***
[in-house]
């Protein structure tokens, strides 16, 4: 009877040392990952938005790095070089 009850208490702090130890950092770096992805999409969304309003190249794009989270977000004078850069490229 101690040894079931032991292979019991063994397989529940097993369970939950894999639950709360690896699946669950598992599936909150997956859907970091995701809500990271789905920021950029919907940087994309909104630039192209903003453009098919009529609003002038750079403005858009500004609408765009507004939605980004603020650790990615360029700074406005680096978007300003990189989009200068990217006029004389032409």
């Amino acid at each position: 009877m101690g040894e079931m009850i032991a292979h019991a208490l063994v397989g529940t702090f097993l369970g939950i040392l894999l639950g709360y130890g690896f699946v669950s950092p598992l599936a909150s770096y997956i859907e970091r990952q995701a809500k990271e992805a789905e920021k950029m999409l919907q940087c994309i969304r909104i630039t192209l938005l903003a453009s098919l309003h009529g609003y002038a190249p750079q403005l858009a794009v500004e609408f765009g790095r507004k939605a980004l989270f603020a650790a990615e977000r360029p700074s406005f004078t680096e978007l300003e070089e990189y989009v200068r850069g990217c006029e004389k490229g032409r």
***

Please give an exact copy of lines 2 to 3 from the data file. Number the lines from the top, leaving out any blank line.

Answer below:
């Protein structure tokens, strides 16, 4: 009877040392990952938005790095070089 009850208490702090130890950092770096992805999409969304309003190249794009989270977000004078850069490229 101690040894079931032991292979019991063994397989529940097993369970939950894999639950709360690896699946669950598992599936909150997956859907970091995701809500990271789905920021950029919907940087994309909104630039192209903003453009098919009529609003002038750079403005858009500004609408765009507004939605980004603020650790990615360029700074406005680096978007300003990189989009200068990217006029004389032409």
């Amino acid at each position: 009877m101690g040894e079931m009850i032991a292979h019991a208490l063994v397989g529940t702090f097993l369970g939950i040392l894999l639950g709360y130890g690896f699946v669950s950092p598992l599936a909150s770096y997956i859907e970091r990952q995701a809500k990271e992805a789905e920021k950029m999409l919907q940087c994309i969304r909104i630039t192209l938005l903003a453009s098919l309003h009529g609003y002038a190249p750079q403005l858009a794009v500004e609408f765009g790095r507004k939605a980004l989270f603020a650790a990615e977000r360029p700074s406005f004078t680096e978007l300003e070089e990189y989009v200068r850069g990217c006029e004389k490229g032409r």